Blue Jackets come out on top of preseason slugfest with Penguins

Tuesday's preseason game between the Blue Jackets and Penguins turned into an aggressive affair early on.

Russell LaBounty/Russell LaBounty-USA TODAY Sport

Columbus, OH — It wasn’t quite a game of "Angry Birds" in the Arch City, but the chirping started early and steadily progressed, culminating with a bit of a donnybrook in the third period. When the dust settled after the final horn, the Blue Jackets took their preseason record to 3-0 with a 2-0 win on the visiting Penguins.

There were battles within the battles, as players on both teams were fighting not only each other, but fighting for a roster spot come opening night. There were established players that renewed a thinly-veiled hatred for each other.

Center Michael Chaput was one of those players going about the business of reminding the Blue Jackets that he’s one of the guys fighting for a spot, too. 1-1-2 (+2) on the night, Chaput had 15:12 of ice-time spread over 20 shifts.

"The coaches, when they were in Carolina (Sunday) talked about Chaput’s game", said head coach Todd Richards. "He came up last year and was good for us. He’s a guy that’s kind of flown under the radar, but you watch him play tonight, he put himself right on the map."

The edge that this game displayed was no surprise to defenseman Jack Johnson, considering the crest on the front of their opponents’ sweaters. "I think it was a combination of that and the personnel that were on the ice."

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Although the preseason scores don’t count for anything other than pride, the players want to win every game. And they especially want to beat the team that eliminated them from the playoffs last April.

"Yes, it is only preseason", said Johnson. "I can remember when the (Detroit) Lions went undefeated in the preseason and then went 0-16. The biggest goal at the end of the day is to be healthy and ready to go for game one. It may be a cliche thing to say, but it’s always nice to win."

Part of what is allowing the Blue Jackets to get to a 3-0 record is the fact that they’ve signed and drafted players who fit the mold of "Blue Jackets hockey." Whether that’s a Michael Chaput, an Alex Wennberg, Scott Hartnell or a Brian Gibbons, they all have a part to their game that is inherently union blue in nature.

"Whether it’s through the draft, through the minors or free agent signings," said center Brandon Dubinsky, "We’ve gone after guys that can skate and guys that can play both sides of the puck hard. Also, guys that can fore-check hard and play hard, fast games in general."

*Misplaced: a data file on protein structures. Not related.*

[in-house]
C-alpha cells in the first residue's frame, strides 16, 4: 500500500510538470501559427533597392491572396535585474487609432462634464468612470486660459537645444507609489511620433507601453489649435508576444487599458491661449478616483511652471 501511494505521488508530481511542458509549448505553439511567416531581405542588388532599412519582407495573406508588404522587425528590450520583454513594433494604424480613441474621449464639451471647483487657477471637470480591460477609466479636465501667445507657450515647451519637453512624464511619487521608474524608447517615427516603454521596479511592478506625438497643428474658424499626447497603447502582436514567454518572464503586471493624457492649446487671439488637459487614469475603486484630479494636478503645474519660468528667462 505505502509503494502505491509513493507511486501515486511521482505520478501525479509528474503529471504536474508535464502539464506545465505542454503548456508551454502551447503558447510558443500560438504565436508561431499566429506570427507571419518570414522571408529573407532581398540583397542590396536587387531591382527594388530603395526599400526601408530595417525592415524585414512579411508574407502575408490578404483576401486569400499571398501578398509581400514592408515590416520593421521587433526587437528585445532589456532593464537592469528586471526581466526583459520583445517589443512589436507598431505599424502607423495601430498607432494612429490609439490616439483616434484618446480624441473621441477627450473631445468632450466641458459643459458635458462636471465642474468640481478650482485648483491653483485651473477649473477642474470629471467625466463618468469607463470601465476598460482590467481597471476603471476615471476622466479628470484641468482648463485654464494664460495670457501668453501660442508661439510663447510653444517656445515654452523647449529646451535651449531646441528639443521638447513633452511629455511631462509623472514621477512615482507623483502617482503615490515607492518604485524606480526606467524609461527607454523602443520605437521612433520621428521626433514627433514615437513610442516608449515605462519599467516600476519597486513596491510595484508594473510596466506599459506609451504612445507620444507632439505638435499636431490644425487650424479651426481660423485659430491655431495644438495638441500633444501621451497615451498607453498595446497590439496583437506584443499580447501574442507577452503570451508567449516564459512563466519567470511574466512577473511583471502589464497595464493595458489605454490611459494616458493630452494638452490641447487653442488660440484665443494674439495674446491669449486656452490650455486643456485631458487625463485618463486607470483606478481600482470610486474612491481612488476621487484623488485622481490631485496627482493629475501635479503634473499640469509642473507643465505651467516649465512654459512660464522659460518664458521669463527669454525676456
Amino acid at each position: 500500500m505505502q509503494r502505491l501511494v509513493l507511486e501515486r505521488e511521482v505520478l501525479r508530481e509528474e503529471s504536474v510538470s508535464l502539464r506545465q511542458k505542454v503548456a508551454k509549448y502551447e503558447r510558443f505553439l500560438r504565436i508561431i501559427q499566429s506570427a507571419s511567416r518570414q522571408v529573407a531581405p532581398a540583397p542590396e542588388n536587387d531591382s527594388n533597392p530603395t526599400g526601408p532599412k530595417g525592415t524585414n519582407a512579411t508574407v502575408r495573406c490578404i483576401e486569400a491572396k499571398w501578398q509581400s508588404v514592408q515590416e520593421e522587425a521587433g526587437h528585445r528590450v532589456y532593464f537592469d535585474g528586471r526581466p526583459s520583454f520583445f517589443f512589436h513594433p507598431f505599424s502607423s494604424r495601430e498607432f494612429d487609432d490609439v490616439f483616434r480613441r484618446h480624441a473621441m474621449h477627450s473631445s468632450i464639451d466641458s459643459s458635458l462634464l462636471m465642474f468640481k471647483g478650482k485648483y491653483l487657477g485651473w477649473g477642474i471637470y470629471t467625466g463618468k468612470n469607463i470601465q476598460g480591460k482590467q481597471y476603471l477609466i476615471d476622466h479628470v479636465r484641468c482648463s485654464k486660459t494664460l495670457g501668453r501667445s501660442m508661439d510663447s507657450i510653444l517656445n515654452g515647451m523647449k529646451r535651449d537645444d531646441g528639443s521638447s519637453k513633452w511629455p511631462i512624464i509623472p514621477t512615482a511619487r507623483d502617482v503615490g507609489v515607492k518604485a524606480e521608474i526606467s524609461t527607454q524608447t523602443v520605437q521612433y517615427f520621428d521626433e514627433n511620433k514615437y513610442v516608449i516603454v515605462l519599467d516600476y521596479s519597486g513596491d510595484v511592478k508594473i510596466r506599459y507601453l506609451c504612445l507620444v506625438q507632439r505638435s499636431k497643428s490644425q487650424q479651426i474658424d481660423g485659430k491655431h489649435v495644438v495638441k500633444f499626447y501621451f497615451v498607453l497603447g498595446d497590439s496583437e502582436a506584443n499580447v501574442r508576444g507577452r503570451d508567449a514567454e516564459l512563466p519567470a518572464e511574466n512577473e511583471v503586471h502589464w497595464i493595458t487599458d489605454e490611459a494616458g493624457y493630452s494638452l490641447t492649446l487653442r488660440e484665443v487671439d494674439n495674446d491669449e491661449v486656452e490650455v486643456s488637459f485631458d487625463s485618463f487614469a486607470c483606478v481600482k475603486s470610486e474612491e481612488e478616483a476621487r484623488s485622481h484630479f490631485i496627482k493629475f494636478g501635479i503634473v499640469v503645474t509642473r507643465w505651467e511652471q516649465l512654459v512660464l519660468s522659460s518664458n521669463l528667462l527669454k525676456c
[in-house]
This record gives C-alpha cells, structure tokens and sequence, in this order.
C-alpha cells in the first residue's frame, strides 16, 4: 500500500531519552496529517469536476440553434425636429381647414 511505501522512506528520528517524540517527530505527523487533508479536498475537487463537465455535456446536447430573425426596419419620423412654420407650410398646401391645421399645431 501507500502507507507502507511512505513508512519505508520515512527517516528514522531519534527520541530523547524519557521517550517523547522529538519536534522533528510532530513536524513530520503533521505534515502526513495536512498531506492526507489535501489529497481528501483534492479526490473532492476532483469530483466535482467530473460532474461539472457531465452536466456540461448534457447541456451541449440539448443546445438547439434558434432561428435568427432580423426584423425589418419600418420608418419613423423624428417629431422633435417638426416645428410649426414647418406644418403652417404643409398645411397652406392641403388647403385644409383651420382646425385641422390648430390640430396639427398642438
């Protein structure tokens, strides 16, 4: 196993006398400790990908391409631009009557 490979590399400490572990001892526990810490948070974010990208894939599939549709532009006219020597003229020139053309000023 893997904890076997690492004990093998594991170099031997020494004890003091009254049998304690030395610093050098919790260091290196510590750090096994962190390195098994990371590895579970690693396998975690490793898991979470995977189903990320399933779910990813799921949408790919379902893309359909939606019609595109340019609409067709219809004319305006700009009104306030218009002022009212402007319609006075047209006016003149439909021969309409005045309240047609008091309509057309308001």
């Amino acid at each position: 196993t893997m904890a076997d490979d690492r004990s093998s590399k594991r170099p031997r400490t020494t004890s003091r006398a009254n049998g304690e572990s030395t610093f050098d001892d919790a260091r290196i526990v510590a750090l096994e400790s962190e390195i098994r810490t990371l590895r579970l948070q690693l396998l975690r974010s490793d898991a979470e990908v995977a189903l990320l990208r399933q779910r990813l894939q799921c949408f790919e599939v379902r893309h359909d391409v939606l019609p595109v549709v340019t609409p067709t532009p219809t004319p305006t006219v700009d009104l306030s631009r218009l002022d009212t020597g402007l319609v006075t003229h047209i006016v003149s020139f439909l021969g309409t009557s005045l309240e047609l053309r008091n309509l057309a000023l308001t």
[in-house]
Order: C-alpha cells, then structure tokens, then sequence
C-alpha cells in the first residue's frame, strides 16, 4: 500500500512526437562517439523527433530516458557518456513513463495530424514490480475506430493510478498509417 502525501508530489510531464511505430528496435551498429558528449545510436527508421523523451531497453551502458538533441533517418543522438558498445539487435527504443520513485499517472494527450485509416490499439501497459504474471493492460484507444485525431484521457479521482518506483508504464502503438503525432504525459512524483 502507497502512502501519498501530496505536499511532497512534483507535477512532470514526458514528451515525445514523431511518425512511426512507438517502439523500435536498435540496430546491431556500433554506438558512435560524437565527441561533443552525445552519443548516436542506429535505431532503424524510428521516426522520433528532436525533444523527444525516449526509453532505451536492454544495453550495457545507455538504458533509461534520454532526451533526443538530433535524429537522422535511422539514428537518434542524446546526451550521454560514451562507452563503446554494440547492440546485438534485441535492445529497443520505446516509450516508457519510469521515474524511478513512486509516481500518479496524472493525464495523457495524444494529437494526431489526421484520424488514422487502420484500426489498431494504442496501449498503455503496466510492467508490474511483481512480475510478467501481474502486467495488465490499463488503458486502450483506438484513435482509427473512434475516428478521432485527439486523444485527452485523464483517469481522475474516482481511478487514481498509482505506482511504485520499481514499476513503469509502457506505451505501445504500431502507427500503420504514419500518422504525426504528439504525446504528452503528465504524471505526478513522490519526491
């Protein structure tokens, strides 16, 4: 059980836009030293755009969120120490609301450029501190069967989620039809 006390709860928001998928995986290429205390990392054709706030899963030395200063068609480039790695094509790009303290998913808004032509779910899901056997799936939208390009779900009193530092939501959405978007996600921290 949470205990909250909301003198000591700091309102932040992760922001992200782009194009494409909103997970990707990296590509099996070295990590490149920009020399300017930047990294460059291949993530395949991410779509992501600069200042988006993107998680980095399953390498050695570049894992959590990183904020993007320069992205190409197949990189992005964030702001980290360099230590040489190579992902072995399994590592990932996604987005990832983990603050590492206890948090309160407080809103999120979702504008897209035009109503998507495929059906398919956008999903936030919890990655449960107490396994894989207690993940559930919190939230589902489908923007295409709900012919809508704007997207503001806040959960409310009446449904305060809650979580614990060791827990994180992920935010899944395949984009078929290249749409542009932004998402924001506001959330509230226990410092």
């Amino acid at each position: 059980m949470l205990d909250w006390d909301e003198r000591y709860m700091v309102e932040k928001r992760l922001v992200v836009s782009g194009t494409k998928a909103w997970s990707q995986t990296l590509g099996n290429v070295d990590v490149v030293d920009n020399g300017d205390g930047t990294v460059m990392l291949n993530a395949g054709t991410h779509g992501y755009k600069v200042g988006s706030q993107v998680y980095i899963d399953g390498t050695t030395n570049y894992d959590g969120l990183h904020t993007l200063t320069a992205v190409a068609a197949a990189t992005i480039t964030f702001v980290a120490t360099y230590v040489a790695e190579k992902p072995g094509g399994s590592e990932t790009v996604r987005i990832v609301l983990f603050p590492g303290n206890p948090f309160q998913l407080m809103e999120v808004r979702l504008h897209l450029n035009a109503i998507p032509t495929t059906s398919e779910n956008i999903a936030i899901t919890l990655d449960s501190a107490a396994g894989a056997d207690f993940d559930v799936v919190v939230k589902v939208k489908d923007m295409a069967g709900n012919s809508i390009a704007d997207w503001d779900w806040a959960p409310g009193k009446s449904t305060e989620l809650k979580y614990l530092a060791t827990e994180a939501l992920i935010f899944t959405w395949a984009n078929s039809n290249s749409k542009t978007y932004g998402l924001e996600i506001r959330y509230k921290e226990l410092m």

"We’re a team that wants to play fast and play hard. We want to out-work teams and grind them down. That’s the way we’re going to win games. We don’t have the firepower to win shootout-type games 7-6, so it certainly helps when management brings those types of guys in."

Dubinsky is one of the ‘bricks’, as evidenced by the way he plays the game, in that he almost epitomizes what "Blue Jackets hockey" is. But, as he’ll be quick to remind you, he’s just one part of a team-first pack mentality.


"When you look at the good teams around the league," he continued, "the Bostons’, the Pittsburghs’, Detroits’… those types of teams, while they have high-end skill and some of the best players in the game, they play a relentless style. They attack, they play fast and they play hard."

"You saw it tonight with Pittsburgh. They didn’t have many ‘name’ guys in the lineup, but they worked their ass off. They came at us hard and made it difficult for us at times. So, we’re trying to forge the same type of identity that those teams have."

Forging that identity is a work in progress for Columbus. They have gained respect around the league through their work ethic and relentless play. Brandon Dubinsky summed up exactly what the Blue Jackets are striving to do and be.

"When you have those types of players, whether they’re pushing for a spot or they’re on the team and trying to get better, it makes for great competition. It makes everyone around them on the team and within the organization better."